so we are now evaluating "5," and line 87379 applies.
where is this stated in the spec?
That goes back to the first sentence of my Note: 0005975 .. it probably
is not stated, and should be. But it is very dangerous to ever claim
something is not in the standard, one would need to know every word of
all of it, to be sure of that, and I don't think anyone claims that
ability. This doesn't mean that sections can't be improved, even if
that is not strictly necessary.
I suspect this might be one of those "everyone just knows" kinds of
things, no-one who really knows ed can even imagine address chains
being evaluated any other way. This is not the only time this
(apparently) has led to sloppy wording.
Perhaps the best demonstration of what is intended is this sentence,
also from the Rationale (and so, as you surmised, not normative, not
really a part of the standard - though it is possible to use to
From lines 87815-8:
For example, the command "3;/foo/;+2p" will display the first
line after line 3 that contains the pattern foo, plus the next
two lines. Note that the address "3;" must still be evaluated
before being discarded, because the search origin for the
"/foo/" command depends on this.
["/foo/" is not a command, but an address, and that ought be fixed,
but that isn't the point here.]
If you attempt to apply your method to this address chain you will
absolutely not get the desired result.
But if you do simple left to right address evaluation, where the
',', or in this case ';' (do note that an address chain can use both
',' and ';' as separators) marks the division between the addresses
(only when not in a pattern of course) the result is obvious.
First address, "3" that's a simple case, line 3. Separator is ';'
so set '.' to 3. Second address "/foo/" search forward from '.'
looking for the r.e. (in this case, just a string) "foo"). Let's
assume that is found in line 12. Next separator is ';' so set '.'
to 12. Third address "+2" which means ".+2" or 14. So the
evaluated addr chain is 3 12 14
The 'p' command takes only (max of) 2 addresses, so the 3 is
ignored at this stage, and we print lines 12 13 and 14 (ie:
the first line after line 3 containing "foo" and the two following
lines, just as the text says will happen).
ed really is a very simply beast, if there is an easy way to explain
how something might work, and a complex one, the easy one will be
correct every time.
While we are here, playing with wording in ed - and at just about
the place a change ought to be made, there's another piece of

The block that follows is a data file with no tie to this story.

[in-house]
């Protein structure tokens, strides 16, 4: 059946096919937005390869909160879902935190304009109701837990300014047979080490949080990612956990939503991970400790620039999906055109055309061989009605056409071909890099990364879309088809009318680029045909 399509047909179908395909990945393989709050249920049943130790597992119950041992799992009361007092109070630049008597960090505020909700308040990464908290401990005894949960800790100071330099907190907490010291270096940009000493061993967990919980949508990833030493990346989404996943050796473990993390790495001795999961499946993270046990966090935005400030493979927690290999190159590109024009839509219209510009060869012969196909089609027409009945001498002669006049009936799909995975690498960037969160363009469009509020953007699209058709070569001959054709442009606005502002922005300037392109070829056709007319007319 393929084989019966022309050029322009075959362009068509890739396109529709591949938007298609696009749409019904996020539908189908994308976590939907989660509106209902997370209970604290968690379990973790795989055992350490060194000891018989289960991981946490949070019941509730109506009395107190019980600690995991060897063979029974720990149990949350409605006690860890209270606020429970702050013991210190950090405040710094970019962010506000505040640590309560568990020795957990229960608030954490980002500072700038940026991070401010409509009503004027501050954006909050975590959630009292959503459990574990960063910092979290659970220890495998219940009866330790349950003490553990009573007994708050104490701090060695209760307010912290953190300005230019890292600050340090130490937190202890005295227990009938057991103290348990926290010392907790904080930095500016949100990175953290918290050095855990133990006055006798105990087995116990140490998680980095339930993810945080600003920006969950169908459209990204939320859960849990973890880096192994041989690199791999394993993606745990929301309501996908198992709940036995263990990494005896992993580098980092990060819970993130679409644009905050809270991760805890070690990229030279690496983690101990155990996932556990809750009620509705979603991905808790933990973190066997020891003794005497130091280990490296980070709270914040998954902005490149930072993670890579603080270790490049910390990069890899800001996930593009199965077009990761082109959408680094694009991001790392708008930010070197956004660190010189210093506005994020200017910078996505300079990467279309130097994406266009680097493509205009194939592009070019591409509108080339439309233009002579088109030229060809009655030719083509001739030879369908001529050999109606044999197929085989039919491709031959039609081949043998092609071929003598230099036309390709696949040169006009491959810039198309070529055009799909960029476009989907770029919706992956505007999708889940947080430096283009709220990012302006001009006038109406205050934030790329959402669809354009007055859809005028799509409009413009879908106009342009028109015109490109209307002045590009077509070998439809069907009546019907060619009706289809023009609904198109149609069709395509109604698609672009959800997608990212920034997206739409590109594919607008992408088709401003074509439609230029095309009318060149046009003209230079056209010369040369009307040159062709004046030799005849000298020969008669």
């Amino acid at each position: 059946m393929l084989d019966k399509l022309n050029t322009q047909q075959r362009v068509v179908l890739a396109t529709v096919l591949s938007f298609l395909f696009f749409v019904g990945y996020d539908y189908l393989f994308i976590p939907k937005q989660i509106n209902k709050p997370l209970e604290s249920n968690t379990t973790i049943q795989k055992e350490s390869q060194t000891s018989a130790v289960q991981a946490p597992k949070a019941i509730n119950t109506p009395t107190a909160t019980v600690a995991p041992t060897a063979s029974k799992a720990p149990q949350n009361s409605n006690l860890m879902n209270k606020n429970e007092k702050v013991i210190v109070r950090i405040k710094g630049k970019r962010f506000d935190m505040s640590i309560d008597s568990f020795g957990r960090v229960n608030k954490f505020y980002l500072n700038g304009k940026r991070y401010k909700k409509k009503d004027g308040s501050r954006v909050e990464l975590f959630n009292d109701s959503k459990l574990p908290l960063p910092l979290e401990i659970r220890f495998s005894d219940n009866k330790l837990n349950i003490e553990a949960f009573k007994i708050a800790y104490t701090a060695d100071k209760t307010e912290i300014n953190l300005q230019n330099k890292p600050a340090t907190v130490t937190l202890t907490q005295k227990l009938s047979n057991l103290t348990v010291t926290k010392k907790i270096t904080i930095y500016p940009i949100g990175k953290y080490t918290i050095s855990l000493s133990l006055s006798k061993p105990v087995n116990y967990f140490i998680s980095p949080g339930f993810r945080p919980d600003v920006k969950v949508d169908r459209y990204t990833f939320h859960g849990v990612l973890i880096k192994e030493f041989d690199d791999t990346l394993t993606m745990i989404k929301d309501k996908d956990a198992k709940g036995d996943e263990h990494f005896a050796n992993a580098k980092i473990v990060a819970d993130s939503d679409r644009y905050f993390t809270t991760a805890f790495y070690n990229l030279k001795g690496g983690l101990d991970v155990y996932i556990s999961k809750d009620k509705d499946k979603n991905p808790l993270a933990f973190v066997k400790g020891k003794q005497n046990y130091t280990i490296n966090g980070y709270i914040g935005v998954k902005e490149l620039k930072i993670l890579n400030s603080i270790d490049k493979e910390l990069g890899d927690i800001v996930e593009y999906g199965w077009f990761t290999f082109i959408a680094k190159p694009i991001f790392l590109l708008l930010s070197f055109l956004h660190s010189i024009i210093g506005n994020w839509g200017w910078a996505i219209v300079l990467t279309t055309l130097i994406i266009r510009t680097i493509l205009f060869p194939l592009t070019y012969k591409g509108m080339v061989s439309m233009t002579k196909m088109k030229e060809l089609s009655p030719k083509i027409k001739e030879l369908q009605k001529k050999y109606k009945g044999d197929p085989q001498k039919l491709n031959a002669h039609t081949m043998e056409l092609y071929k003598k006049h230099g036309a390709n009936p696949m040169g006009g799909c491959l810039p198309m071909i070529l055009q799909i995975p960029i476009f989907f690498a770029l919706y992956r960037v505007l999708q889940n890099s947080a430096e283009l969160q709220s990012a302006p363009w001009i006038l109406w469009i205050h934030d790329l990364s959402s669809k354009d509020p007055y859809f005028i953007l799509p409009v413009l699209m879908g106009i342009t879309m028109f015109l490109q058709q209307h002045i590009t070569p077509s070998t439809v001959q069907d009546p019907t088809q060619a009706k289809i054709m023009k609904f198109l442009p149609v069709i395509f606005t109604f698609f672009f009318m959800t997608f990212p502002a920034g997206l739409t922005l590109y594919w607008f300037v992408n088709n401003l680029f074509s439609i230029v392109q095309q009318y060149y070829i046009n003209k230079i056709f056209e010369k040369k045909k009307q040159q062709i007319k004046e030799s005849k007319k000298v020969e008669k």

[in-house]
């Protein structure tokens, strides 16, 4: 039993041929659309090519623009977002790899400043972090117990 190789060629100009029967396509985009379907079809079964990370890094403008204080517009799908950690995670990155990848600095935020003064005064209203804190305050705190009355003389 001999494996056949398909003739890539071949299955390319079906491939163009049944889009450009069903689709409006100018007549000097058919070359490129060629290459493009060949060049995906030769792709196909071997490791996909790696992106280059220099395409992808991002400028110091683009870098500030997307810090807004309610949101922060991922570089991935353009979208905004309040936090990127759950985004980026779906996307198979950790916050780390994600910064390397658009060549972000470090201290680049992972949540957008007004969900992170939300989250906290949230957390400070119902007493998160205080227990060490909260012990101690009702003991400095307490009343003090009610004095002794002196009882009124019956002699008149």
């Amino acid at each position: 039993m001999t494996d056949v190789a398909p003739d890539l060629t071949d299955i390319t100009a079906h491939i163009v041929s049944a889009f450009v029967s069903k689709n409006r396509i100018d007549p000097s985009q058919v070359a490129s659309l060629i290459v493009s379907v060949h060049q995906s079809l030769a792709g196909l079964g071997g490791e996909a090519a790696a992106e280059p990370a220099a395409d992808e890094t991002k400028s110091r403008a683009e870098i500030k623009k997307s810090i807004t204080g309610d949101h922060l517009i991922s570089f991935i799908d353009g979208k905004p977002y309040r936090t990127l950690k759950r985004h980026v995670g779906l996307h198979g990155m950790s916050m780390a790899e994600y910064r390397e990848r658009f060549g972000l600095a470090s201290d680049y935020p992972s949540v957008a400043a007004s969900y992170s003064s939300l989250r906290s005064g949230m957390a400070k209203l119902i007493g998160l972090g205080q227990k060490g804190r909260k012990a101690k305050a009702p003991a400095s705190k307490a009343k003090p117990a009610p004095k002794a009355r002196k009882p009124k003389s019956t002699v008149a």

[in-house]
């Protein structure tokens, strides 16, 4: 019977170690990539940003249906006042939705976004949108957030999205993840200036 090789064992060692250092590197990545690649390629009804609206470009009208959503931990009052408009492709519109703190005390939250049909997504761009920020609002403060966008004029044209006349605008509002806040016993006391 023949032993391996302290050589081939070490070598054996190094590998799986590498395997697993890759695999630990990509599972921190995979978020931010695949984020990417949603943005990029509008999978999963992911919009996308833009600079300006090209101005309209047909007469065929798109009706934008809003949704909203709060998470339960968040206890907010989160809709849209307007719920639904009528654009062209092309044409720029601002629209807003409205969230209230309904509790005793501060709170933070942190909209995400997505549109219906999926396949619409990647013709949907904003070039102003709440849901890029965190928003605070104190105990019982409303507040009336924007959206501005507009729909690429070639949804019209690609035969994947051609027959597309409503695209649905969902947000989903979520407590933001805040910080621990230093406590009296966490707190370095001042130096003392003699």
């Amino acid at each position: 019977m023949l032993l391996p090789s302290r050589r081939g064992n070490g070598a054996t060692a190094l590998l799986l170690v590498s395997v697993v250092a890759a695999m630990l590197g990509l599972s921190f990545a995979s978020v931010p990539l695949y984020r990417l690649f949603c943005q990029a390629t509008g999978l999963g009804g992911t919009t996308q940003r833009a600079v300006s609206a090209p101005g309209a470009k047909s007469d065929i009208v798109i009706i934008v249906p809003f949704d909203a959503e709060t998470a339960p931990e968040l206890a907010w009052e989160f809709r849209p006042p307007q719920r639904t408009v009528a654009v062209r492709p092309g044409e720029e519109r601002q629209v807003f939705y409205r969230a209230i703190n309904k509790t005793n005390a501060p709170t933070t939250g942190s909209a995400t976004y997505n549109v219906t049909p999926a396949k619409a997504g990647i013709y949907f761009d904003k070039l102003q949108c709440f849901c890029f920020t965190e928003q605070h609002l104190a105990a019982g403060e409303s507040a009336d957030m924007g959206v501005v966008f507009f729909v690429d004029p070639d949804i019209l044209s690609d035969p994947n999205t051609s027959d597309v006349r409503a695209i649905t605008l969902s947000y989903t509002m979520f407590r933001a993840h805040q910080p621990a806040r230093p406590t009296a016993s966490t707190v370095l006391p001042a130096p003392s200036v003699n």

bizarre (though not incorrect) wording:
If more than the required number of addresses
are provided to a command that requires zero addresses,
it shall be an error.
"more than the required number of addresses ... to a command
that requires zero addresses"
Could this be changed into
If addresses are provided to a command that takes zero addresses...
Thank you for your detailed comments.
> That goes back to the first sentence of my Note: 0005975 .. it probably is not stated, and should be.
But in that case we both agree that the specification currently does not describe how an address chain like "7,5," should be evaluated, that is the point of this clarification request. I think the discussion here clearly demonstrates that "reverse-engineering" the evaluation algorithm from examples such as "3;/foo/;+2p" or "7,5," can obviously lead to wrong results. All I am asking for is a clarification of this algorithm in a normative section. Grouping separators from the right was just me trying to make sense of the example chains in the rationale section.
> I suspect this might be one of those "everyone just knows" kinds of things, no-one who really knows ed can even imagine address chains being evaluated any other way. This is not the only time this (apparently) has led to sloppy wording.
I would just propose adding an additional sentence to the paragraph in line number 87370 to describe the address chain evaluation algorithm that "everyone just knows" but isn't stated in the specification currently.
> But it is very dangerous to ever claim something is not in the standard [...]
The "Addresses in ed" section (line number 87317), or more specifically, the paragraph in 87370 - 87373 (where the "," and ";" separators are introduced) is where I would have expected the algorithm to be described. As far as I can tell, it is not described in this section. For the purpose of clarification, it makes sense to describe the algorithm in this section.
The relevant part of "Addresses in ed" is 87366-87369:
if more than the required number of addresses are provided to a command, the addresses specified first shall be evaluated and then discarded until the maximum number of valid addresses remain, for the specified command.
Once this rule has been followed there are no extra addresses and so the question of associativity simply never arises.
|Feel free to close this issue if you feel that this is sufficiently specified. Maybe it is just me.|
edited on: 2022-09-27 16:12
Re Note: 0005980
I agree the question of associativity never arises, but for a different